Now, the corrupt practise of privatizing state enterprises has led to wealthy Iranians and the Guards prepared to shed their liabilities that under sanctions were not giving them the returns they wanted. With the Iranian economy struggling, domestic buyers are in short supply. Enter the international community. With Western sanctions set to expire, insurance companies, hospitals, refineries and public utilities will be up for sale.
Iran’s trade with Asia is climbing to new heights.
Iran’s trade with Asia is climbing to new heights.

As the nuclear agreement reached a conclusion, speculation began to heat up on the potential of investment from abroad in Iran The Revolutionary Guards Corps has put their ownership of Telecommunication Co. of Iran up for birds with a reserve of $7.8-billion. A law passed in 2002 enables foreign buyers to bid for full ownership in Iranian corporations. And since it's law, it's a guarantee isn't it?

But not so fast. A history of changing laws at the slightest provocation or choosing to ignore the law when the Iranian establishment finds it more convenient to do so, is an established history in the country Though the 2002 act guarantees government will compensate for investments that become nationalized or are expropriated, there is no mention of how close that compensation will come to the value of the project involved.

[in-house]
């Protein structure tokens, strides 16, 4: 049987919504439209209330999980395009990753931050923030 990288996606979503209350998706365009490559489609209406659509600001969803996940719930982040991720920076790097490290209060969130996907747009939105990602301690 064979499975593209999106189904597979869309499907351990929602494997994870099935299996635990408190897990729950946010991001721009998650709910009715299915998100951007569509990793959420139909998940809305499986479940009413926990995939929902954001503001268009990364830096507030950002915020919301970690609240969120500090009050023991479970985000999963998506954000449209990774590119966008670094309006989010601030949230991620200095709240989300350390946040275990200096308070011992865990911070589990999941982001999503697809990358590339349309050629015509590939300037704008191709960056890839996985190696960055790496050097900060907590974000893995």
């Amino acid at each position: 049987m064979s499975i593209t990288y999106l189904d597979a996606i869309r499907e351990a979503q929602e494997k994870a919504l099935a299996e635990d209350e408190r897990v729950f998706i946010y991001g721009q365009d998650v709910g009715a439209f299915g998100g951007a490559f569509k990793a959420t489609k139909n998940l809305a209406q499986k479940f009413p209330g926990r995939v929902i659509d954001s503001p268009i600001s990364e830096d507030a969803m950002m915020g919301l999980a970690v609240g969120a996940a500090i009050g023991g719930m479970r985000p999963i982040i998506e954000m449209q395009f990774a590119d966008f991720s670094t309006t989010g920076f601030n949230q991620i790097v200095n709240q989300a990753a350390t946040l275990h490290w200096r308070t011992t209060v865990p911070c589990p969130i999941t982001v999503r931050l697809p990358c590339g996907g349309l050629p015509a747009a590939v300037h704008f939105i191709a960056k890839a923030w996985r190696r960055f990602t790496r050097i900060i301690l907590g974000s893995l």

A warning of caution is being sounded by economists, amidst all the frenzy of European countries to get in on the ground floor for choice opportunities, before China scoops up everything of value. Economists warn that rushing to make investments in a country such as Iran is risky. The economy in Iran is rife with conflicting interests. Those holding power are themselves interested in claiming foreign cash, but they're prepared to do that without surrendering their power.

Iran has a dire need of money to fund critical infrastructure upgrades. $185-billion is required to update the petrochemical sector, the country needs a new airline fleet, and investment in every area of the economy and infrastructure is badly required. Bearing in mind that even while Iran's economy imploded under the weight of sanctions, Ayatollah Khamenei and the Republican Guard had no intention of caving in to Western demands that its nuclear program be abandoned.

Investments in Iran's rich deposits of zinc, copper and gold will be welcomed. The country's resources in minerals and metals could potentially result in a vast industry equal in size and value to the oil industry which makes it the third-largest oil exporter in the world. Business and politics is hugely interwoven in the country, however, and there are countless good reasons for investors to shy away from the uncertainty of trusting Iran.

But just as the world community was cautioned that bargaining with Iran over its nuclear plans would fail in the light of the ruling elite's famous intransigence on having to accede any vestige of its sovereign entitlements to foreign pressure led in the end to shameful capitulation on the part of the P5+1, international corporations who rush into doing business with this malign administration will deserve whatever harm comes to their investment portfolios.
German Economy Minister Sigmar Gabriel (C) arrives in Tehran, with Iran's Deputy Minister of Petroleum Amir-Hossein Zamaninia on hand to receive him. ©Shana